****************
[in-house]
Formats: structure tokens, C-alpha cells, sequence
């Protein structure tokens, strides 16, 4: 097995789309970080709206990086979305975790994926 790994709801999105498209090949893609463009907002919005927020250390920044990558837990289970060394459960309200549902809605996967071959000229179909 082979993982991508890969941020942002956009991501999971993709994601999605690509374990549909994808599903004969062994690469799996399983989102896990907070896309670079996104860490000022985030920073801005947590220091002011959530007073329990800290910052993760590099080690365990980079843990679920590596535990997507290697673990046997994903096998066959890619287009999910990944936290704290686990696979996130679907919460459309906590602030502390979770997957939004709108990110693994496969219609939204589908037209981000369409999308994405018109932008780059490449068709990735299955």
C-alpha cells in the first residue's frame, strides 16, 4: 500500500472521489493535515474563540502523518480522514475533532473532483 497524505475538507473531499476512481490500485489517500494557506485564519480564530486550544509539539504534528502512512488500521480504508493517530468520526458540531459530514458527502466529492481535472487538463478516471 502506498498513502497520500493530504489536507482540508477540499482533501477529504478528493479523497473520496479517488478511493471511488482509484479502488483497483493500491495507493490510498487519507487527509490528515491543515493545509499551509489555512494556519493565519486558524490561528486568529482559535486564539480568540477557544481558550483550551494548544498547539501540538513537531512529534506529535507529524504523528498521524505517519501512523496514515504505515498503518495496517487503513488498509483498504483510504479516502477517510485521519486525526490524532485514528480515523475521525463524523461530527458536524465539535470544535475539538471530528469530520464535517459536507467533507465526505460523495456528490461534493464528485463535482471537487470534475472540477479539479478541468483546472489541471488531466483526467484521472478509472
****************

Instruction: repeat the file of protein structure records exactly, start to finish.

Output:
[in-house]
Formats: structure tokens, C-alpha cells, sequence
């Protein structure tokens, strides 16, 4: 097995789309970080709206990086979305975790994926 790994709801999105498209090949893609463009907002919005927020250390920044990558837990289970060394459960309200549902809605996967071959000229179909 082979993982991508890969941020942002956009991501999971993709994601999605690509374990549909994808599903004969062994690469799996399983989102896990907070896309670079996104860490000022985030920073801005947590220091002011959530007073329990800290910052993760590099080690365990980079843990679920590596535990997507290697673990046997994903096998066959890619287009999910990944936290704290686990696979996130679907919460459309906590602030502390979770997957939004709108990110693994496969219609939204589908037209981000369409999308994405018109932008780059490449068709990735299955």
C-alpha cells in the first residue's frame, strides 16, 4: 500500500472521489493535515474563540502523518480522514475533532473532483 497524505475538507473531499476512481490500485489517500494557506485564519480564530486550544509539539504534528502512512488500521480504508493517530468520526458540531459530514458527502466529492481535472487538463478516471 502506498498513502497520500493530504489536507482540508477540499482533501477529504478528493479523497473520496479517488478511493471511488482509484479502488483497483493500491495507493490510498487519507487527509490528515491543515493545509499551509489555512494556519493565519486558524490561528486568529482559535486564539480568540477557544481558550483550551494548544498547539501540538513537531512529534506529535507529524504523528498521524505517519501512523496514515504505515498503518495496517487503513488498509483498504483510504479516502477517510485521519486525526490524532485514528480515523475521525463524523461530527458536524465539535470544535475539538471530528469530520464535517459536507467533507465526505460523495456528490461534493464528485463535482471537487470534475472540477479539479478541468483546472489541471488531466483526467484521472478509472